I wanted to blog about the great haircut I got Thursday afternoon at VSL (1607 Connecticut Ave NW) but considering that Mark always does a superb job, I figured I’d promote fiction rather than another local business. (If you do go to VSL, ignore receptionist Bobby’s dismissive attitude. He doesn’t smile or speak until you do, which makes for a bad first impression if you’re new; once you get to the shampoo staff, Rosemary and Kim, you’ll forget all about him.) Today’s real blogging topic: two of my stories appear in the Spring 2011 issue of Yellow Medicine Review.
The first story is a flash fiction piece called “Professional Mourner.” It’s about a Native American boy who buries dead pets. The other is a much longer piece entitled “The Shrine.” It’s about a Mexican American woman who returns to Arizona to visit her mother who is recovering from a car accident. Both stories evoke the Catholic iconography and desert imagery that were so prevalent in the Southwest of my childhood. I’m especially thrilled about “The Shrine” because it’s told from a female perspective and was very challenging for me to write. Like “Exactly What You Want,” which was the featured story at Arlington Literary Journal in October 2010, these two stories were first written in 2004 during my time at the Johns Hopkins University writing program. The stories have undergone several and significant revisions since then, of course, which is an important reminder for all fiction writers: revision is vital. Revision is key.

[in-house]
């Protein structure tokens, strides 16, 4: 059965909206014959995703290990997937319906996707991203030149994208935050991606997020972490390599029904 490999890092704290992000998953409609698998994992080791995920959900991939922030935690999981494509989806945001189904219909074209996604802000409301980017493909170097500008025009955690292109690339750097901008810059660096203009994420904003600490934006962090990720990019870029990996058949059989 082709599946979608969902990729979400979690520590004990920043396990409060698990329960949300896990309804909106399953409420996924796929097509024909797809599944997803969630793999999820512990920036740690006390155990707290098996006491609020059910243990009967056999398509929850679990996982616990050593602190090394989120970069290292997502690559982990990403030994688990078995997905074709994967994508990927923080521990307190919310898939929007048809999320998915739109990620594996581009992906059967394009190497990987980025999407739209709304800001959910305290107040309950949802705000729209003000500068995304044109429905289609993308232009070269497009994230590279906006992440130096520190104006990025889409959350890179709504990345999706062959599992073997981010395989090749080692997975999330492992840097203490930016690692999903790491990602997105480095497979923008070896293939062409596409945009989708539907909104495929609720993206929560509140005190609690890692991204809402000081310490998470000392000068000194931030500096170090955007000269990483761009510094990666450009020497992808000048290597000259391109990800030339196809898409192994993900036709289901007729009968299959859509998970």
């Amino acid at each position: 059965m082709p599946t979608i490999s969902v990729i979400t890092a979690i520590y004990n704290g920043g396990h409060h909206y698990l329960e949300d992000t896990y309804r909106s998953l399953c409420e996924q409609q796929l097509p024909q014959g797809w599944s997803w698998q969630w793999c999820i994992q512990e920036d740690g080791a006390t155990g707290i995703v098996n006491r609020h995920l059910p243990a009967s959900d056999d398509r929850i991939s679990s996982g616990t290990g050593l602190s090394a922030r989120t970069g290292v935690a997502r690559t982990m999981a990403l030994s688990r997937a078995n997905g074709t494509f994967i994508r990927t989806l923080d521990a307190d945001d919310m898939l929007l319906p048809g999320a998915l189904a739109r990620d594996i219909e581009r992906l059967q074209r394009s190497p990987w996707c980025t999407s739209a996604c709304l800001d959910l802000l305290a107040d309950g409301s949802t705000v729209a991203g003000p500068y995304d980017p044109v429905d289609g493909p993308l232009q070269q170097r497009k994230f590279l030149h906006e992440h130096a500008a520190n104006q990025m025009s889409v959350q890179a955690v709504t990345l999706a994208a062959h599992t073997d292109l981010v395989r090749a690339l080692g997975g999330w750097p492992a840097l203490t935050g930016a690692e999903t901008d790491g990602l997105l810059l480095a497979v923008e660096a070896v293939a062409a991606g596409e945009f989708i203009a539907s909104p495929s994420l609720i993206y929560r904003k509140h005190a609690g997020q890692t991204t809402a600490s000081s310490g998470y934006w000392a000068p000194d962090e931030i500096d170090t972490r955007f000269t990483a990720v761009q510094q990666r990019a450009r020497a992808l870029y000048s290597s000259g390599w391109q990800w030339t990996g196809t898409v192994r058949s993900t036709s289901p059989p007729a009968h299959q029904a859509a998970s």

YMR is a journal of indigenous voices. Purchase your copy now at Amazon.